GOOD PARENTING

It’s that time of the year when par­ents find out how their chil­dren fared aca­dem­i­cally. Here is how you can sup­port them if they didn’t do well.

Bona - - Contents - By Fundiswa Nk­wanyana

How to sup­port your kid should they fail a grade

Whether your child is in pri­mary school or var­sity, they are usu­ally over­whelmed with sad­ness and frus­tra­tion when they fail. There­fore, it is im­por­tant for you to know how to turn fail­ure into a holis­tic learn­ing ex­pe­ri­ence for them.

GRADE 1 – 3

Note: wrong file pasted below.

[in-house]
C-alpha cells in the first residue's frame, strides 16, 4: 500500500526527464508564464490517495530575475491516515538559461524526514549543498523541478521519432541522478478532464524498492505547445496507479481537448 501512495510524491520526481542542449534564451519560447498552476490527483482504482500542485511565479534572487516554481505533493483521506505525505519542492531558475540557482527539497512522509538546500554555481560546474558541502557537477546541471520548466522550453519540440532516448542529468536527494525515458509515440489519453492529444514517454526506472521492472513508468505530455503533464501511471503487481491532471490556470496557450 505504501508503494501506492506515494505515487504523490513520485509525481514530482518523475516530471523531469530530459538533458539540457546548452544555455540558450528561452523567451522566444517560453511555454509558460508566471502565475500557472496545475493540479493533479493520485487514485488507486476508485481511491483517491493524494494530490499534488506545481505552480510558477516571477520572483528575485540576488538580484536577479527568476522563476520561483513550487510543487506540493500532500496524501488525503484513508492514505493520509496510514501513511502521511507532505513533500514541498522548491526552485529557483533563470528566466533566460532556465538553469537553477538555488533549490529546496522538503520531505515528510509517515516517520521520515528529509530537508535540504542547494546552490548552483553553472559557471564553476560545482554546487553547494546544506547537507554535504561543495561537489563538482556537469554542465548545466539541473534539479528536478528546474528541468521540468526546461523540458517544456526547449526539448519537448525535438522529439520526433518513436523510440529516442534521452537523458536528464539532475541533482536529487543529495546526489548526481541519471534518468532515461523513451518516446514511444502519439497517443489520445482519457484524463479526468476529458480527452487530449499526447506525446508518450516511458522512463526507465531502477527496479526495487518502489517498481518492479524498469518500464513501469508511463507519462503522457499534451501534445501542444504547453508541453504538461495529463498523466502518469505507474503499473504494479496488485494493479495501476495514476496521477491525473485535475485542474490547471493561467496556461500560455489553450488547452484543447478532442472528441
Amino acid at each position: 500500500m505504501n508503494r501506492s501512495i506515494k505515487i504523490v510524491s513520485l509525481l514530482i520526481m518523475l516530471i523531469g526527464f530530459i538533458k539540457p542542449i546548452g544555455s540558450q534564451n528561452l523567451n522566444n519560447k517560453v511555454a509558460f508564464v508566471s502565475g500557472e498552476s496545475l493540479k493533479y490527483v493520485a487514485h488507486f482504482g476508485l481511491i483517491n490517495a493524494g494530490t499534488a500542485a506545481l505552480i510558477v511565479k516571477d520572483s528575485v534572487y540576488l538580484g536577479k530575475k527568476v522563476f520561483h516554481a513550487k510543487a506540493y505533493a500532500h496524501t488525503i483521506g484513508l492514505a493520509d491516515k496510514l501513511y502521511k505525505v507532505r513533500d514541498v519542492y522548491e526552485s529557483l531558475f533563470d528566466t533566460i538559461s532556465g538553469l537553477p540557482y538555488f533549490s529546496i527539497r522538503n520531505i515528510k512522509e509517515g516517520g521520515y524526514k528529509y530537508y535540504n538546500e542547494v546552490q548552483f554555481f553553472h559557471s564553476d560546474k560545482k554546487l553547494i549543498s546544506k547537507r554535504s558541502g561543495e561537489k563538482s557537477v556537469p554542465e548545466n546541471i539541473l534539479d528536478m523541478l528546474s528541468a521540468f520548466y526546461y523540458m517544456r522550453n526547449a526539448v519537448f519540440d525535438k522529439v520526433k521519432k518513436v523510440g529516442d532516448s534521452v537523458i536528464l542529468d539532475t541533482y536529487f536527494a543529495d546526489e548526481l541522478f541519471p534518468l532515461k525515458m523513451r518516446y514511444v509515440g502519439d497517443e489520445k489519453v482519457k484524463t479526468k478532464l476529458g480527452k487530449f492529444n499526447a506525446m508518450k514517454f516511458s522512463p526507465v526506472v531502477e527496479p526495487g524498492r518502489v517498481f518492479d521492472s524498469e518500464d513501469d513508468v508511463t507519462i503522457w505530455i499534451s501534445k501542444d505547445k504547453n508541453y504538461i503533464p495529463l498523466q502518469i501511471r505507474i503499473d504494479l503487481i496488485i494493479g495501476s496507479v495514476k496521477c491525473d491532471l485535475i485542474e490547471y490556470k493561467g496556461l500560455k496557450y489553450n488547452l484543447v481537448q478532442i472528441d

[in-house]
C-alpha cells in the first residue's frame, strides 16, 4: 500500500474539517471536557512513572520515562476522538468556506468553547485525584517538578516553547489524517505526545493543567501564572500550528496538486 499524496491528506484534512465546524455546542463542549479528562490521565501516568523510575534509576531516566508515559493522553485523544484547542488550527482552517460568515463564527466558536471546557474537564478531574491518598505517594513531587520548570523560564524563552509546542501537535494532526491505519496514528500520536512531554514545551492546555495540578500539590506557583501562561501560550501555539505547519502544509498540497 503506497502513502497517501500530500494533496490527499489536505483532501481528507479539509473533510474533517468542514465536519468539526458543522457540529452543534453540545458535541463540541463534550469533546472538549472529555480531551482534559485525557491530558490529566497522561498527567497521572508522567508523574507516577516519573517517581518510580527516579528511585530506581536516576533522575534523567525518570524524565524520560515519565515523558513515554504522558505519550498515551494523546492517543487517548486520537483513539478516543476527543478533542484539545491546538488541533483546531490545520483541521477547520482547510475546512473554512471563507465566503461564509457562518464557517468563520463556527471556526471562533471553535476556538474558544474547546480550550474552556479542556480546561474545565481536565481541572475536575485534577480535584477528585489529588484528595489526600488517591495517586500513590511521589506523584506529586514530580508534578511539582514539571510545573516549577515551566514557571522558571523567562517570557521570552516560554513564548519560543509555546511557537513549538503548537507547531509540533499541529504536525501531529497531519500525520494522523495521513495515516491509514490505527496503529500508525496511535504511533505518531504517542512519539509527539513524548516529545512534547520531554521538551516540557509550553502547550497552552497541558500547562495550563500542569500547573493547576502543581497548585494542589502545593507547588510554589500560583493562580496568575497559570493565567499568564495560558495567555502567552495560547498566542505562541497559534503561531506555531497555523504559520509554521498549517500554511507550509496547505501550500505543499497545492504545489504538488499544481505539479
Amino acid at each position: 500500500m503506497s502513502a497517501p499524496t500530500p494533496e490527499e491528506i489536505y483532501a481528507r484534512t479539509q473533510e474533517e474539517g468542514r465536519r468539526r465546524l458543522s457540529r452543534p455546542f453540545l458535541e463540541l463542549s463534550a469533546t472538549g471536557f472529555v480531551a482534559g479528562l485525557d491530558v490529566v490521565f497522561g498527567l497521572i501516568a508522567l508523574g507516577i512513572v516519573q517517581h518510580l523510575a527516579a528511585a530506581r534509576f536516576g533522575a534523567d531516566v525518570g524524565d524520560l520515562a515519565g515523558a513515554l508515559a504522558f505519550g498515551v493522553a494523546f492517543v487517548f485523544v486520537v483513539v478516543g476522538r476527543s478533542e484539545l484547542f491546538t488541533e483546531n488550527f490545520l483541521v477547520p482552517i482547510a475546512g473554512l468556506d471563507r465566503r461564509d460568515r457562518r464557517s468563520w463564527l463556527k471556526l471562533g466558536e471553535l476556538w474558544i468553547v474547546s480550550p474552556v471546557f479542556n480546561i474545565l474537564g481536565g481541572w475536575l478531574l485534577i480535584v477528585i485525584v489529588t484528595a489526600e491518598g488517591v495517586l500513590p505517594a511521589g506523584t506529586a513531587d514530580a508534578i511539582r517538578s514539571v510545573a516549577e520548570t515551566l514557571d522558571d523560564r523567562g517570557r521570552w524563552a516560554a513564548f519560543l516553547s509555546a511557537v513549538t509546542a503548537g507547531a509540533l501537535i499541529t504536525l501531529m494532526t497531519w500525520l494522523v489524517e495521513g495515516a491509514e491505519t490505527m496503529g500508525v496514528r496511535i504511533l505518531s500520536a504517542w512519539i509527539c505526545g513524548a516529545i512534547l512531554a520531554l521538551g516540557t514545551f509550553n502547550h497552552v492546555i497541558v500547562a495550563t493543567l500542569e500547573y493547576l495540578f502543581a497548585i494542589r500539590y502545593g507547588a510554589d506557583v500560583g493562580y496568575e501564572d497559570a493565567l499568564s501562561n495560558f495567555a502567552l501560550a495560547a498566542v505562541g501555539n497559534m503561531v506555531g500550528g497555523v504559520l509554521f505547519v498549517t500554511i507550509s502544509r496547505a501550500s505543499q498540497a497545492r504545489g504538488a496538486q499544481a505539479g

The man­ner in which you re­act to your lit­tle one’s fail­ure de­ter­mines whether it will have an ed­u­ca­tional or detri­men­tal ef­fect on them. “Par­ents have a pow­er­ful in­flu­ence through­out child­hood. They have to send mes­sages about what fail­ure is and how to re­spond to it,” says Kyla Haimovitz, professor of psy­chol­ogy at Stan­ford Univer­sity. When Thabiso Mwe­lase dis­cov­ered that her daugh­ter failed grade 1, she was dev­as­tated. “I was heart­bro­ken and an­gry be­cause I felt that the teach­ers were not do­ing their job prop­erly. I threw a tantrum at the school in front of my child, and even changed schools,” she says. Theresa Pot­gi­eter, a re­tired pri­mary school coun­sel­lor, be­lieves that Thabiso’s be­hav­iour was harm­ful to her child’s de­vel­op­ment be­cause she didn’t in­ves­ti­gate the rea­sons why her daugh­ter had failed. “She should have held a meet­ing with the teacher, con­sulted with an ed­u­ca­tion or child ther­a­pist and com­forted and sup­ported her child through the dif­fi­cult time,” says Theresa. She adds that some of the com­mon rea­sons why chil­dren fail grades 1 – 3 are the in­abil­ity to com­plete tasks, fear of fail­ure, low self-es­teem and a lack of con­cen­tra­tion. She also points out that ev­ery child is dif­fer­ent, and each case should be in­ves­ti­gated fur­ther by a trained pro­fes­sional, such as a child or ed­u­ca­tional psy­chol­o­gist. “I al­ways ad­vise par­ents to make their child com­plete school readi­ness tests and as­sess­ments be­fore start­ing grade 1. This helps to recog­nise their strengths and chal­lenges, and if a prob­lem is picked up, there can be an early in­ter­ven­tion,” Theresa adds. Some of the tests and as­sess­ments done are an in­tel­lec­tual as­sess­ment to es­tab­lish the child’s think­ing abil­ity or in­tel­li­gence,